Stories From the City of God collects legendary filmmaker Pier Paolo Pasolini’s short fiction and nonfiction from 1950 to 1966. In these pieces, we see the machinations of the creative mind in consideration of the character of Rome after World War II.
Presenting a portrait of the city that is at once poignant and intimate, as honest as if it were the author’s journal, we find here artistic witness to the customs, dialect, squalor, and beauty of the ancient imperial capital that has succumbed to modern warfare, marginalization, and mass culture.
The sketches portray the impoverished masses that he calls "the sub-proletariat", those who live under Third World conditions and for whom simple pleasures, such as a blue sweater in a storefront window, are completely out of reach. In the chronicles, Pasolini faithfully renders life in Rome in the infinite stretches of public housing on the periphery of the city.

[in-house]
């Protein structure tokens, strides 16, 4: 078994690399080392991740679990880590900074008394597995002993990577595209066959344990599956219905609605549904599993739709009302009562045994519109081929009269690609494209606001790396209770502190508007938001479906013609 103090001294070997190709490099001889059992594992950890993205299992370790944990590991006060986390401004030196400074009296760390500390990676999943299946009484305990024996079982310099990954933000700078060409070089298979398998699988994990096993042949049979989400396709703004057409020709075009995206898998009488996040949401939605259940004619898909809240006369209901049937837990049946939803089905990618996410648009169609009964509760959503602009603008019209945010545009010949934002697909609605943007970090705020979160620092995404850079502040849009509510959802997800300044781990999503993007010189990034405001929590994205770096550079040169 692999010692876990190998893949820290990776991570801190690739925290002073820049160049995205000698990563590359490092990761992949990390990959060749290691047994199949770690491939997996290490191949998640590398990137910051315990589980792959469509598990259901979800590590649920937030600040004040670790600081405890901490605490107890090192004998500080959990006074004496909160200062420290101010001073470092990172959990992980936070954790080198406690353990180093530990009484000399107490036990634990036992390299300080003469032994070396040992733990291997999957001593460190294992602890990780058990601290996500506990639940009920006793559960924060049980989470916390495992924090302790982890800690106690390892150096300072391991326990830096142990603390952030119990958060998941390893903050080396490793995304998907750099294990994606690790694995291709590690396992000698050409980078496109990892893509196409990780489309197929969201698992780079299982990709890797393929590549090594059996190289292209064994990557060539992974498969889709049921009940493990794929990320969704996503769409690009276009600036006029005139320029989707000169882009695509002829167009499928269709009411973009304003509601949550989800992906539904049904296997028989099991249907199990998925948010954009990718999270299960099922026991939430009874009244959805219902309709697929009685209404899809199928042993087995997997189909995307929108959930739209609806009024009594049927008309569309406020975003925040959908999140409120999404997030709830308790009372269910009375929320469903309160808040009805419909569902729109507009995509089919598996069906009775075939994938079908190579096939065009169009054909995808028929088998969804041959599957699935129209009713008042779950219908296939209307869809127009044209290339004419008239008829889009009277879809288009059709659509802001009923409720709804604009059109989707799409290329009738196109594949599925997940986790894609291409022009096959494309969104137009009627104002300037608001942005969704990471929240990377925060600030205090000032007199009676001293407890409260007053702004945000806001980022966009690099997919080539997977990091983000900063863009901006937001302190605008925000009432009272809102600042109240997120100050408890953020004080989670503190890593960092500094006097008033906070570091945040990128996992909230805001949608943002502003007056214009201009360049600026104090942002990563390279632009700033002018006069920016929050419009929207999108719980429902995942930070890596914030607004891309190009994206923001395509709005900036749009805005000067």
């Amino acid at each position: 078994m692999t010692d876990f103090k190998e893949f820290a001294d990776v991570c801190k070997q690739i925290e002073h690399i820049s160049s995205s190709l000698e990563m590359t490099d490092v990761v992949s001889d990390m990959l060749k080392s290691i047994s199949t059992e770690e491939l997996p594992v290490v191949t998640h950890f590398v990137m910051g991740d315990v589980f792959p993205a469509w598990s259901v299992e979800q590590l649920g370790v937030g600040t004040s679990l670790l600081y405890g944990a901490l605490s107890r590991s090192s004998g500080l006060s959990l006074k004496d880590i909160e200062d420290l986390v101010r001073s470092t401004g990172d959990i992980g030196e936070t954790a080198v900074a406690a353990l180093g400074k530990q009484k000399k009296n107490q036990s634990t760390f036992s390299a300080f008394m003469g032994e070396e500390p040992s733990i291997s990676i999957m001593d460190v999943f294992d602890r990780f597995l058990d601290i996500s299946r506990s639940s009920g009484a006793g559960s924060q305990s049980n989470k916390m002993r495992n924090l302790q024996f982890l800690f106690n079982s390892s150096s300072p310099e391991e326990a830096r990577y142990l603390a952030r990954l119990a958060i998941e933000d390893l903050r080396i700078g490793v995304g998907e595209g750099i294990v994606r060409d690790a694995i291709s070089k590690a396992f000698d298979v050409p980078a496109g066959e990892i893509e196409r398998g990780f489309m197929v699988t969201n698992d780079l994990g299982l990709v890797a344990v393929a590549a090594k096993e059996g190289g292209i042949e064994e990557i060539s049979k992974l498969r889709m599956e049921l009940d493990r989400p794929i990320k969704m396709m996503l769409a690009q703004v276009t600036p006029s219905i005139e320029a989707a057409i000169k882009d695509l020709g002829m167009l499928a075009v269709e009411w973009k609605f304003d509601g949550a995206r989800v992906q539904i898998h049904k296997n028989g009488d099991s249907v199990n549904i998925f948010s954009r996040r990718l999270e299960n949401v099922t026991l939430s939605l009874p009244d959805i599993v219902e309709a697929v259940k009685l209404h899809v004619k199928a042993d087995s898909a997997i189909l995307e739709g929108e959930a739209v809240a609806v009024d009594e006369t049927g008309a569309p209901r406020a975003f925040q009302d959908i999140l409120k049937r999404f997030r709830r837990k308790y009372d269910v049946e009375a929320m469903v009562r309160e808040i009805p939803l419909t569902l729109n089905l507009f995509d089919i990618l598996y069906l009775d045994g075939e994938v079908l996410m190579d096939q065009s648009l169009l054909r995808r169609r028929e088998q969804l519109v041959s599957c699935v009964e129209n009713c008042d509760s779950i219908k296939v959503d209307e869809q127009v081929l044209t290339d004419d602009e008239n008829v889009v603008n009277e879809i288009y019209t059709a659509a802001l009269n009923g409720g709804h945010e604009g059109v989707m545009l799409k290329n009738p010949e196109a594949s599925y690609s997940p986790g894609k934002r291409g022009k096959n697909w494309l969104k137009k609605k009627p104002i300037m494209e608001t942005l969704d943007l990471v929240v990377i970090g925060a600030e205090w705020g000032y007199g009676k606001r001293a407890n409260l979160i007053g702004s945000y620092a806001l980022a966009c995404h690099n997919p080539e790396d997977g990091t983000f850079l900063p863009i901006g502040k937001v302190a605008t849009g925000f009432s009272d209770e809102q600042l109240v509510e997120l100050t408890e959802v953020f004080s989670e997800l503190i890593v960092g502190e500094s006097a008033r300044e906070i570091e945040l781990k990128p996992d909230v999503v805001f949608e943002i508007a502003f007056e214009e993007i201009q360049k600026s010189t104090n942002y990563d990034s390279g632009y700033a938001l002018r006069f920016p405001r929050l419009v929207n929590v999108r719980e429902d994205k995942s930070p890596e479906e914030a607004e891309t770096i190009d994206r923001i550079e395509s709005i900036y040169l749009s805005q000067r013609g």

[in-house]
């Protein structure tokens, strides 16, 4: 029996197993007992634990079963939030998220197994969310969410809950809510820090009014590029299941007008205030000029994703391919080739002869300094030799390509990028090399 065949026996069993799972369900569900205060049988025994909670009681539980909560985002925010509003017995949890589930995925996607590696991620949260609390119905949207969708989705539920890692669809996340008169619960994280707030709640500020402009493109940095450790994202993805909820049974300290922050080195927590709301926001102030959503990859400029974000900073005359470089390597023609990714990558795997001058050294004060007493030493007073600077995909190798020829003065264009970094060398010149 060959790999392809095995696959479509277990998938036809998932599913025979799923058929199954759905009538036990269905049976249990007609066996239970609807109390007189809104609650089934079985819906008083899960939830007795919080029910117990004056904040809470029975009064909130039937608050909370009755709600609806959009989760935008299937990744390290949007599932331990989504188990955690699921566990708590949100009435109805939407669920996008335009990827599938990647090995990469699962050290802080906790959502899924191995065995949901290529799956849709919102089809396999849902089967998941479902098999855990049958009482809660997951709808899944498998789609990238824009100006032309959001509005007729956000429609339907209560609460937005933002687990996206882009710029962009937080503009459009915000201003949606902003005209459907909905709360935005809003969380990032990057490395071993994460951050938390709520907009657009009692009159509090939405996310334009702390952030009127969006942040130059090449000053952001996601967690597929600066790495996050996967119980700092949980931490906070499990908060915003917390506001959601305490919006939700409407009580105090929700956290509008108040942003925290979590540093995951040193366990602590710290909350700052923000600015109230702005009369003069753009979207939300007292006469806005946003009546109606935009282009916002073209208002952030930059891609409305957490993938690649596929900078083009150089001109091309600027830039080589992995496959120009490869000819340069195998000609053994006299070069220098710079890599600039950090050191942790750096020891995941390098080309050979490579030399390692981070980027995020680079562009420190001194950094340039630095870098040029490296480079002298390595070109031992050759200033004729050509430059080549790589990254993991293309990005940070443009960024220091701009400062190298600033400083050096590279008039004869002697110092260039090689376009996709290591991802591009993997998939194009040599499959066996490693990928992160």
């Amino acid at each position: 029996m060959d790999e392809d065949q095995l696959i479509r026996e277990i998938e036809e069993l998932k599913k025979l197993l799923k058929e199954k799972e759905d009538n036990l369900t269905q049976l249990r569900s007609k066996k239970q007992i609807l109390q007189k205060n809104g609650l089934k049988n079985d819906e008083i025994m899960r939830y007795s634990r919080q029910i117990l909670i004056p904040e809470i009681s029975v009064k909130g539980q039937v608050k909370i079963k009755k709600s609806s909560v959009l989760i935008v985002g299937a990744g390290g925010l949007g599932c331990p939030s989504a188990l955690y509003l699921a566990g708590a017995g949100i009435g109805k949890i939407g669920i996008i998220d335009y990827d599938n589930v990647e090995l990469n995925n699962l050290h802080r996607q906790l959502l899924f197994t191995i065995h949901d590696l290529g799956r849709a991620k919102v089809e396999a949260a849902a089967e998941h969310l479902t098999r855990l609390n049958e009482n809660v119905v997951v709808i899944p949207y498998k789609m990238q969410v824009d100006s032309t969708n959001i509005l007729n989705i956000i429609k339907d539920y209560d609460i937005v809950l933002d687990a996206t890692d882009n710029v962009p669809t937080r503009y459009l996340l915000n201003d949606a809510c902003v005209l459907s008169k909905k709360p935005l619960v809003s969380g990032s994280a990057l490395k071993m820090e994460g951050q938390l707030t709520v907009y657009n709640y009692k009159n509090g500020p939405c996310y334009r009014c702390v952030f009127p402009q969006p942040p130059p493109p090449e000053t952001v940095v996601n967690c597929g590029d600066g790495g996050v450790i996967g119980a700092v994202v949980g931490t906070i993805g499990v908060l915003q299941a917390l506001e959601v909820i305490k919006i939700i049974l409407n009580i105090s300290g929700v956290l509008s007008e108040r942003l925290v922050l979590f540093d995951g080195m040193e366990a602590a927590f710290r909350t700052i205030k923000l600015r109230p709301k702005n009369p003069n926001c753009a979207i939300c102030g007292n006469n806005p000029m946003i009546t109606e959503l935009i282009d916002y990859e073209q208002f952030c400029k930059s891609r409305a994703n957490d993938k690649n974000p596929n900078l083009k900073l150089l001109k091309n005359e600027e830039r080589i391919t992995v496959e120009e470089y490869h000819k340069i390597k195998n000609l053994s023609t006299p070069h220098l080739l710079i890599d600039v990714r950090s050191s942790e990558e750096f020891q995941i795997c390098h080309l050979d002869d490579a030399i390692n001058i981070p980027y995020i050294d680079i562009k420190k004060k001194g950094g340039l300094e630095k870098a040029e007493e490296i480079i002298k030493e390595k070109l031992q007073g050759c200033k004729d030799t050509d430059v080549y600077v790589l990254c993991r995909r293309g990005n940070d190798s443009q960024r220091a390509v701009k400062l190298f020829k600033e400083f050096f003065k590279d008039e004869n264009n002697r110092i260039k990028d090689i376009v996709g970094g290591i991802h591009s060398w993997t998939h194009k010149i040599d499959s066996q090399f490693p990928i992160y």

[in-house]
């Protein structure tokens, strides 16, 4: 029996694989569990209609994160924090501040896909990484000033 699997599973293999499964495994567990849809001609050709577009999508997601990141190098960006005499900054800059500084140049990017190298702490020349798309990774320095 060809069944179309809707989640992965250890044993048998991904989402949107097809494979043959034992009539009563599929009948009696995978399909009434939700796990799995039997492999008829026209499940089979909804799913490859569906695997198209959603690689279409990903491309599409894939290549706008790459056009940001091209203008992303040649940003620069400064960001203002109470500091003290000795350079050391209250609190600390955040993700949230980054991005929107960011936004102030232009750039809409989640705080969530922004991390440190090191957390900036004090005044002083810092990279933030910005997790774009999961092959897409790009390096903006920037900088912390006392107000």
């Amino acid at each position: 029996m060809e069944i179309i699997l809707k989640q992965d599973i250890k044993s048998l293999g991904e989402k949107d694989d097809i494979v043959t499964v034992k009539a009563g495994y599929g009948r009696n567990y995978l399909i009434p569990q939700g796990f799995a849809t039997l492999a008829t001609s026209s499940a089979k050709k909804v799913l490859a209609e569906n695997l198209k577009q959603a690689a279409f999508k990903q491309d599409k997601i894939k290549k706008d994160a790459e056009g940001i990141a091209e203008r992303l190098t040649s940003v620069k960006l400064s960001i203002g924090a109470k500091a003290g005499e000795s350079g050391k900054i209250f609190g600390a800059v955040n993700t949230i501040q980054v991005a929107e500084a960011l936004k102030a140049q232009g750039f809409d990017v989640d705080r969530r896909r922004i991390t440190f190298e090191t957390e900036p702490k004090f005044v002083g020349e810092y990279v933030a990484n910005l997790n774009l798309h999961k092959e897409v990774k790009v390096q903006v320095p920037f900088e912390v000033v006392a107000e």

Pasolini’s art develops throughout the works collected here, from his early lyricism to tragicomic outlines for screenplays, and finally to the maturation of his Neo-realism in eight chronicles on the shantytowns of Rome. The pieces in this collection were all published in Italian journals and newspapapers, and then later edited by Walter Siti in the original Italian edition. Marina Harss of The New Yorker has translated the work for its first publication in English by Other Press.